Stephen Moyer, Mia Kirshner, and Allie MacDonald
US DVD: 9 Oct 2012
A legendary monster, a group of people lost in the backwoods, and a seemingly deranged patriarchal figure threatening the family institution. By all means, The Barrens is an uninspired and derivative horror film. But I bet that it will, nevertheless, manage to satisfy those undiscriminating fear flick fans that dare to watch it.
At the helm of The Barrens is none other than Darren Lynn Bousman, who is not exactly famous for being an original and imaginative filmmaker. Indeed, in the past he directed three sequels (Saw II, Saw III, and Saw IV) and one official remake (Mother’s Day). And right before The Barrens, Bousman directed 11-11-11, which was clearly inspired by The Omen franchise. That being said, we have to recognize that Bousman displays good cinematographic technique, which may be the only reason his movies don’t look like a completely waste of time and money. As a matter of fact, his films always manage to remain intriguing and entertaining.
As The Barrens begins, we are introduced to Richard Vineyard (Stephen Moyer) and his wife Cynthia (Mia Kirshner), as well as their teenager daughter Sadie (Allie MacDonald) and younger son Danny (Peter DaCunha). They are traveling on a camping trip to a creepy forest located somewhere in southern New Jersey.
As we know that The Barrens is a horror flick, we can rest assured that, sooner or later, the Vineyard family will be threatened and shattered by some unspeakable horror. Furthermore, as with many other horror films, the family institution is portrayed as broken and malfunctioning, long before the monster makes its first onscreen appearance. Such internal conflict is evident in the poor communication established between daughter and stepmother. Following typical conventions, Sadie is rebellious and stubborn, while Cynthia tries to be impartial and strict.
At the camping site, the Vineyard family is told the story of the legendary Jersey Devil. As we are told, this monster is a Chimera that appears to be composed of the parts of several animals, including bat wings and goat hooves. Quite appropriately for this film, the Jersey Devil is the product of a wrecked family. As the legend goes, this fabled creature is the son of the Prince of Darkness, who impregnated “Mother Leeds”, the town’s prostitute.
When some teenagers befriend Sadie, Richard decides to take his family to the deep of the woods. At this point it’s important to mention that The Barrens has a strong Freudian subtext. Indeed, a scene at the beginning of the film appears to reveal repressed sexual desires between father and daughter. And later on, the kids that made advances to Sadie start showing up dead, presumably slaughtered by the Jersey Devil.
In this matter, The Barrens remains somewhat ambiguous until the very end. In a nod to Stanley Kubrick’s The Shinning, for most of the movie we are not sure if the Jersey Devil is real, or if the patriarchal figure went off the deep end and he is actually performing the killings and mutilations. At the end, such a distinction does not matter much because it does not affect the overall sub-textual structure of the movie. One way or the other, the monster is the quintessential Freudian nightmare that expresses what critic Robin Wood called “the return of the repressed”.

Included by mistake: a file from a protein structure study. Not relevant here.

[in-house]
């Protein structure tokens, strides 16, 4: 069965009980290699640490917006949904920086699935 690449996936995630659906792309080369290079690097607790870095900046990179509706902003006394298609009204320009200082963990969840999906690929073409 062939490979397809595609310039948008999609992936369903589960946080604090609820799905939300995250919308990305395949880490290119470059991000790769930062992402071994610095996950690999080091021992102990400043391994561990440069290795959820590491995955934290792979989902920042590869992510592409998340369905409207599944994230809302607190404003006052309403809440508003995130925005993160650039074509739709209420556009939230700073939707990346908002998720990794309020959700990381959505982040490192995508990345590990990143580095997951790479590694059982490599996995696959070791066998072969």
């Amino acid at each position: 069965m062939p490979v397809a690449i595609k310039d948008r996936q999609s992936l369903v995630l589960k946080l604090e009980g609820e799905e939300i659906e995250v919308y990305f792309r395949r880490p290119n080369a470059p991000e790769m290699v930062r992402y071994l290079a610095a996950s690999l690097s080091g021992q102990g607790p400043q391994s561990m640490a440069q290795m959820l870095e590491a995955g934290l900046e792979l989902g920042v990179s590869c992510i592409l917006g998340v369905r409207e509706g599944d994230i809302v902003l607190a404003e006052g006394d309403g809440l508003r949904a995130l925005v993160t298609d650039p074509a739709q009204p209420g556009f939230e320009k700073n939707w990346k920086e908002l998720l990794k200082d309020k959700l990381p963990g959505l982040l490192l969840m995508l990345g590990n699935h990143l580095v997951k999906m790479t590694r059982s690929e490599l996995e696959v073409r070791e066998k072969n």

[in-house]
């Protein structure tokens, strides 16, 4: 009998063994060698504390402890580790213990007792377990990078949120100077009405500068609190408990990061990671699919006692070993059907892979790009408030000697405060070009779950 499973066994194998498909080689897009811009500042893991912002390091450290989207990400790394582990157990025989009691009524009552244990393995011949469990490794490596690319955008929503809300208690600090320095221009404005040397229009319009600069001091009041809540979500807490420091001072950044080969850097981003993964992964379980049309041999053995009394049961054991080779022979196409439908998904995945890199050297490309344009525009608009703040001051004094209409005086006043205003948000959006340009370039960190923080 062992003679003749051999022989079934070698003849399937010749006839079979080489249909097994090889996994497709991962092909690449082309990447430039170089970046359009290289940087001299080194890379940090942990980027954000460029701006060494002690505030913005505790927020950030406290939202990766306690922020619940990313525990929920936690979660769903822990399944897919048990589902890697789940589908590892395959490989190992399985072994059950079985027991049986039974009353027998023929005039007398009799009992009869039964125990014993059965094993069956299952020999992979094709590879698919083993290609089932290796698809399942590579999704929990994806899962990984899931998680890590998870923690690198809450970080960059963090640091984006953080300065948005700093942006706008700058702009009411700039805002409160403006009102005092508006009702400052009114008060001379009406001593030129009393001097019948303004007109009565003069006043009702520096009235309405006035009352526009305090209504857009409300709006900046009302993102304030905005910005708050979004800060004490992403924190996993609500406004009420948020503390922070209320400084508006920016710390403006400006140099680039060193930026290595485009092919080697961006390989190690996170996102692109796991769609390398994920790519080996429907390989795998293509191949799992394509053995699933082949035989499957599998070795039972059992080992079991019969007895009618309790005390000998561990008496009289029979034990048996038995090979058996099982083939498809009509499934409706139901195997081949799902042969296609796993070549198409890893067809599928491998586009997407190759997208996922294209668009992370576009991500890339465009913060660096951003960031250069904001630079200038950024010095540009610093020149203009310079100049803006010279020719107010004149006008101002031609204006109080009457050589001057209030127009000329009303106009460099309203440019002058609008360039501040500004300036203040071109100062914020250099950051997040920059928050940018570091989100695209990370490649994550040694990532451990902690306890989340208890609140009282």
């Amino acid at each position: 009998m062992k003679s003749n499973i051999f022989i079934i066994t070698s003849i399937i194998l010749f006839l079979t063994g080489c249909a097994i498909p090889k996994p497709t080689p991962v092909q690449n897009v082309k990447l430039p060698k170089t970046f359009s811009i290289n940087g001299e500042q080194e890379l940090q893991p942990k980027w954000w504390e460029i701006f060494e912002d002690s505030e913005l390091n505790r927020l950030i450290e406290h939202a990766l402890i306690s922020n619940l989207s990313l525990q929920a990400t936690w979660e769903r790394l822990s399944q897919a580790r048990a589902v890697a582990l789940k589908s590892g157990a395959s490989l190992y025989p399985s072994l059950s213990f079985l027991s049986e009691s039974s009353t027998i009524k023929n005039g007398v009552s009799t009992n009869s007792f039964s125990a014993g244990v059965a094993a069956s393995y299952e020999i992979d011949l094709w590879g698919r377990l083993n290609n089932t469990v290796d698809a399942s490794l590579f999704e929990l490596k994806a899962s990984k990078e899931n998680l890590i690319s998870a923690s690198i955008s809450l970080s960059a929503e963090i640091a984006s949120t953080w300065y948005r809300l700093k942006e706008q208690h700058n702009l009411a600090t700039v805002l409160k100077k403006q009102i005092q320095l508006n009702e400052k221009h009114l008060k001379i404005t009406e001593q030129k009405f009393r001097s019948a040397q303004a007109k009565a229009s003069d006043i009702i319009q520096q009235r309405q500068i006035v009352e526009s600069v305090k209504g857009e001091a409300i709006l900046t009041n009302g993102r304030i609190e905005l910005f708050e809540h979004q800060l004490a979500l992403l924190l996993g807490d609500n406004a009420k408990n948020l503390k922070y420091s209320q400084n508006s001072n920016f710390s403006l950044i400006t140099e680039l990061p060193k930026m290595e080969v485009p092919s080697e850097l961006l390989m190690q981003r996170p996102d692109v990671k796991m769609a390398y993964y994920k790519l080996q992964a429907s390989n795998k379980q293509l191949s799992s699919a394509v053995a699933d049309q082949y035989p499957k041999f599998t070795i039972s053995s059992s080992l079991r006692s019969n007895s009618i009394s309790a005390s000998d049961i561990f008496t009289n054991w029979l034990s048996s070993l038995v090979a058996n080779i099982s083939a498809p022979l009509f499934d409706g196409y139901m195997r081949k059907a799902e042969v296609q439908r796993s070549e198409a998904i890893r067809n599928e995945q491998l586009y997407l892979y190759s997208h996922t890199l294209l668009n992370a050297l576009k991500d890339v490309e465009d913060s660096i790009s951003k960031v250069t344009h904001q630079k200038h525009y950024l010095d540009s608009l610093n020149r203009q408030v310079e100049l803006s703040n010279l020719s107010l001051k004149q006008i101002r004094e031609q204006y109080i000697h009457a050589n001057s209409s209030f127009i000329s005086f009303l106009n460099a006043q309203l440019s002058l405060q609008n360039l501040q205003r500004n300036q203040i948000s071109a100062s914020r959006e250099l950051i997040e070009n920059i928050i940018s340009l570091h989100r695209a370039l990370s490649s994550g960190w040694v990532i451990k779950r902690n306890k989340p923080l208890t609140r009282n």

For example, the movie reveals that Richard’s steadfast descent into madness was due to a bite he received from his rabid dog. Such a rationale gives a more animalistic nature to Richard’s savage behavior, in strong contrast with the cabin fever symptoms exhibited by Jack Torrance (Jack Nicholson) in The Shinning. As a consequence, Richard appears to be transformed into a beast driven by its overwhelming Freudian id. Indeed, let us recall that, if we subscribe to psychoanalysis, the id is defined as the personality structure that contains the most basic human instincts.
On the other hand, if the Jersey Devil is real and happens to be the culprit behind the carnage, then it symbolizes and enacts Richard’s repressed desires. That is, the monster my have a physical or metaphysical nature, but nonetheless it is portrayed as an allegory of Richard’s overpowering id.
The Barrens was recently released on Blu-ray by Anchor Bay. Typical of this high definition format, the image and audio are outstanding. In terms of extra features, this presentation only includes an informative audio commentary by Bourman and Joseph White, the film’s director of photography. Not a great film, but certainly one that will manage to entertain undiscriminating horror hounds.
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